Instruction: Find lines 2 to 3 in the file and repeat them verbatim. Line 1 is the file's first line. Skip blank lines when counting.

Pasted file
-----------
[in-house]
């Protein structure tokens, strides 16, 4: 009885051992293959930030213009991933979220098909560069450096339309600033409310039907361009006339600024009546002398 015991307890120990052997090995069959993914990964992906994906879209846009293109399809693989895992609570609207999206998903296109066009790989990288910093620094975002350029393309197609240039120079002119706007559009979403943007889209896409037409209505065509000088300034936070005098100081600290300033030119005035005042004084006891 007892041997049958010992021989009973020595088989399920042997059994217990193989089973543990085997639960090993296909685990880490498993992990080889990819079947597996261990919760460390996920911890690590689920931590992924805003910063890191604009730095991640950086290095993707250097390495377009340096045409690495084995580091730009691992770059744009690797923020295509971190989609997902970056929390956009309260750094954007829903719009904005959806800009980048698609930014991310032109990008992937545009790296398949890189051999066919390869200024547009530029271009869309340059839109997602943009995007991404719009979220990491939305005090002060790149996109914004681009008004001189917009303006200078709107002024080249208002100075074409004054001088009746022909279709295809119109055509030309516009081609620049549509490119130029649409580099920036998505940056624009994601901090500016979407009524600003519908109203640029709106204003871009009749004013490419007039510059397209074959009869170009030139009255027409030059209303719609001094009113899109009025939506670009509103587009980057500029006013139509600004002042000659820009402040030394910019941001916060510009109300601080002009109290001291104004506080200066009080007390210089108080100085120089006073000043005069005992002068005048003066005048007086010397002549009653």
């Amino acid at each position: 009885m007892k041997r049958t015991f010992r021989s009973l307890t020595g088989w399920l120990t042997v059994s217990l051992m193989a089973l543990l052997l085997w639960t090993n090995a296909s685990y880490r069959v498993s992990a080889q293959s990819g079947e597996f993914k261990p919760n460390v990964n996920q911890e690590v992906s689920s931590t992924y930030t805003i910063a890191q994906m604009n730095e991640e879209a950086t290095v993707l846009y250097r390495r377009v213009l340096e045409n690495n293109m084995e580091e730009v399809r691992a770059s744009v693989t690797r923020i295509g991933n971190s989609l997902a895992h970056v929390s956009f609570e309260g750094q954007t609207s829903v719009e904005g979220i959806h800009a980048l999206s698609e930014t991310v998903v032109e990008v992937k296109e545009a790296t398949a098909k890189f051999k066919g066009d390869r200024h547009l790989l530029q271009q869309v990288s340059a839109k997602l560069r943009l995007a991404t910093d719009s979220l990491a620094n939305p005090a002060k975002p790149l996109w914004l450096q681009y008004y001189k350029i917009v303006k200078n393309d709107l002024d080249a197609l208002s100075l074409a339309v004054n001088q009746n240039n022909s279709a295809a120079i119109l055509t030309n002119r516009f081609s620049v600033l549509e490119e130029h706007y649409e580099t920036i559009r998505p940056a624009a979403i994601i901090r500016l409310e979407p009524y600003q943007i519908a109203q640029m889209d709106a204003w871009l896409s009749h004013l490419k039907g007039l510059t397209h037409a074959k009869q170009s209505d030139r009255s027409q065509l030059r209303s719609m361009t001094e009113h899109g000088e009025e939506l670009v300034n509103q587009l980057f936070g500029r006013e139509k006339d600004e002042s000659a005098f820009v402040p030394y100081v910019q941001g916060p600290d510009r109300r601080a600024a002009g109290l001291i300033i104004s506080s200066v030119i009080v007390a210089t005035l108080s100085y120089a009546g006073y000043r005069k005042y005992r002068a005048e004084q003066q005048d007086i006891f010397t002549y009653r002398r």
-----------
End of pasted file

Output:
């Protein structure tokens, strides 16, 4: 009885051992293959930030213009991933979220098909560069450096339309600033409310039907361009006339600024009546002398 015991307890120990052997090995069959993914990964992906994906879209846009293109399809693989895992609570609207999206998903296109066009790989990288910093620094975002350029393309197609240039120079002119706007559009979403943007889209896409037409209505065509000088300034936070005098100081600290300033030119005035005042004084006891 007892041997049958010992021989009973020595088989399920042997059994217990193989089973543990085997639960090993296909685990880490498993992990080889990819079947597996261990919760460390996920911890690590689920931590992924805003910063890191604009730095991640950086290095993707250097390495377009340096045409690495084995580091730009691992770059744009690797923020295509971190989609997902970056929390956009309260750094954007829903719009904005959806800009980048698609930014991310032109990008992937545009790296398949890189051999066919390869200024547009530029271009869309340059839109997602943009995007991404719009979220990491939305005090002060790149996109914004681009008004001189917009303006200078709107002024080249208002100075074409004054001088009746022909279709295809119109055509030309516009081609620049549509490119130029649409580099920036998505940056624009994601901090500016979407009524600003519908109203640029709106204003871009009749004013490419007039510059397209074959009869170009030139009255027409030059209303719609001094009113899109009025939506670009509103587009980057500029006013139509600004002042000659820009402040030394910019941001916060510009109300601080002009109290001291104004506080200066009080007390210089108080100085120089006073000043005069005992002068005048003066005048007086010397002549009653």
């Amino acid at each position: 009885m007892k041997r049958t015991f010992r021989s009973l307890t020595g088989w399920l120990t042997v059994s217990l051992m193989a089973l543990l052997l085997w639960t090993n090995a296909s685990y880490r069959v498993s992990a080889q293959s990819g079947e597996f993914k261990p919760n460390v990964n996920q911890e690590v992906s689920s931590t992924y930030t805003i910063a890191q994906m604009n730095e991640e879209a950086t290095v993707l846009y250097r390495r377009v213009l340096e045409n690495n293109m084995e580091e730009v399809r691992a770059s744009v693989t690797r923020i295509g991933n971190s989609l997902a895992h970056v929390s956009f609570e309260g750094q954007t609207s829903v719009e904005g979220i959806h800009a980048l999206s698609e930014t991310v998903v032109e990008v992937k296109e545009a790296t398949a098909k890189f051999k066919g066009d390869r200024h547009l790989l530029q271009q869309v990288s340059a839109k997602l560069r943009l995007a991404t910093d719009s979220l990491a620094n939305p005090a002060k975002p790149l996109w914004l450096q681009y008004y001189k350029i917009v303006k200078n393309d709107l002024d080249a197609l208002s100075l074409a339309v004054n001088q009746n240039n022909s279709a295809a120079i119109l055509t030309n002119r516009f081609s620049v600033l549509e490119e130029h706007y649409e580099t920036i559009r998505p940056a624009a979403i994601i901090r500016l409310e979407p009524y600003q943007i519908a109203q640029m889209d709106a204003w871009l896409s009749h004013l490419k039907g007039l510059t397209h037409a074959k009869q170009s209505d030139r009255s027409q065509l030059r209303s719609m361009t001094e009113h899109g000088e009025e939506l670009v300034n509103q587009l980057f936070g500029r006013e139509k006339d600004e002042s000659a005098f820009v402040p030394y100081v910019q941001g916060p600290d510009r109300r601080a600024a002009g109290l001291i300033i104004s506080s200066v030119i009080v007390a210089t005035l108080s100085y120089a009546g006073y000043r005069k005042y005992r002068a005048e004084q003066q005048d007086i006891f010397t002549y009653r002398r």